Perspectives on Place

Perspectives on Place, by J.A.P. Alexander

This book sets out to survey “theory and practice in landscape photography,” and does an admirable job, considering the long history of portraying the landscape in painting and photography. Alexander gives introductions to a variety of subjects, such as the sublime, that are useful to understanding contemporary landscape photography.

He organizes his book into an introduction and five chapters, on such topics as “Defining Nature” and “Landscape and Power.” In each chapter, Alexander combines a discussion of the practical aspects of photography and project-making with the aesthetic considerations of artists who have explored this genre. He also makes it clear that successful photography is more than just showing up; it’s a matter of research and reflection.

In Alexander’s first chapter, “Taming the View,” he weaves together a consideration of tripods and camera formats with Robert Adams’ thoughts on geography, autobiography and metaphor. Those three elements can be combined successfully in landscape photography to bring out the richest compositions, according to Adams.

In the books’ second chapter, “Defining Nature,” Alexander draws our attention to 18th-century discussions of the sublime, beautiful and picturesque, three ways of describing the landscape — first by painters, then eventually by photographers. Alexander introduces images by contemporary artists who challenge easy notions of beauty.

The book is well-illustrated, with photographs from early artists such as Timothy Sullivan and Carleton Watkins, to contemporary artists such as Penelope Umbrico, Nadav Kander and Celine Clanet. Alexander also uses reproductions of paintings to make points about art history that are pertinent to painters and photographers.

Alexander has created a book that should be useful to artists, teachers and anyone interested in a nuanced presentation of issues in contemporary landscape photography. The book is published by Bloomsbury.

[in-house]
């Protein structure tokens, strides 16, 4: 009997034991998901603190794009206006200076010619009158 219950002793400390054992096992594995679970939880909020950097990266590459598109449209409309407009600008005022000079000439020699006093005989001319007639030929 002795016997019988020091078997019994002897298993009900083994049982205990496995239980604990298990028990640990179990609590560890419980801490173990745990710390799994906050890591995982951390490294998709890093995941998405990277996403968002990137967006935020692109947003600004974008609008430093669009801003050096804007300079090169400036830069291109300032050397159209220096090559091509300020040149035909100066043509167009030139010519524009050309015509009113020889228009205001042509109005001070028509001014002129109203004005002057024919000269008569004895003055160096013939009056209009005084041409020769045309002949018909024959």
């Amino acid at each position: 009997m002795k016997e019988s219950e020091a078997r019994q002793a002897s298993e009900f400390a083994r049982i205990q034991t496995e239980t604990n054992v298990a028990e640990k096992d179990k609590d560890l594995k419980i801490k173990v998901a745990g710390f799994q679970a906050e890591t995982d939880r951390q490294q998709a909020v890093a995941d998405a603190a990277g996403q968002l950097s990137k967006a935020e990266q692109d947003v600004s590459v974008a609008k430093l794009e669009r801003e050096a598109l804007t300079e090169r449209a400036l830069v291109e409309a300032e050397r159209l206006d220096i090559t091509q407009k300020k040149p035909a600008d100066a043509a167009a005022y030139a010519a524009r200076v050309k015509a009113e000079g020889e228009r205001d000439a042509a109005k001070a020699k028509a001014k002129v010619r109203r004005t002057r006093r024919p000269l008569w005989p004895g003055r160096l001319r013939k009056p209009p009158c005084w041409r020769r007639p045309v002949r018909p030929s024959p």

— Willson Cummer

© JAP Alexander

Photo © J.A.P. Alexander

© Elisa Maple

In a time when water is poised to become the oil of the 21st century, The River’s Edge explores the vernacular landscape of the Lower Neuse River Basin, a complex relationship between the river and man. Weaving through seven North Carolina counties, the Neuse River begins its journey in the Piedmont in the West, and ends it in the Pamlico Sound in the East.  Although under increasing environmental pressure, there is still a beauty that flows with the Neuse, a quiet strength and resilience that feeds both the spirit of the land and the people of this region of Eastern North Carolina. 

— Elisa Maple, New Bern, North Carolina, USA

© Elisa Maple

© Elisa Maple3

© Agan Harahap

The Invisible Monument is a photography project that I did in my pilgrimage to various locations of massacres that occurred in Indonesia in 1965. These locations have changed or may have been converted into other forms. In the absence of instructions or accurate markers of the precise locations of the points, I tried to bring back the dark story that happened 50 years ago. This project is a response and my responsibility as an artist in trying to photographically document the historical facts in order to provide a new alternative view of Indonesian history.

At the age when it could have been called a ‘teen,’ Indonesia was in a very bleak era. People branded as members or sympathetics of the Partai Komunis Indonesia or PKI (Indonesian Communist Party) were arrested and tortured. There is no exact nominal figure on the number of these victims of human rights violation. Some researchers estimate between 1 to 3 million lives were victims of this barbaric act.

Until 1965, PKI was the third largest communist party in the world after the Soviet Union and China. In Indonesia, PKI was the largest party with millions of members and sympathizers. PKI has several organizations that serve as engines of the party such as Pemuda Rakyat (Youth Citizens), Lembaga Kesenian Rakyat (The People’s Art Institute), Barisan Tani Indonesia (The Farmer’s Line Up of Indonesia), Sentral Organisasi Buruh Seluruh Indonesia (Central Labour Organisation Throughout Indonesia), Gerakan Wanita Indonesia (Indonesian Women’s Movement) etc, all of which participated in almost every part of society at that time .

On September 30, 1965, six army generals and one high-ranking officer were kidnapped and executed. In that unstable period, Major General Suharto immediately appeared to take command for security measures and order. On October 4, all seven corpses were found in an old well in the Crocodile Hole. The next day the bodies were ceremonially paraded above APCs and buried.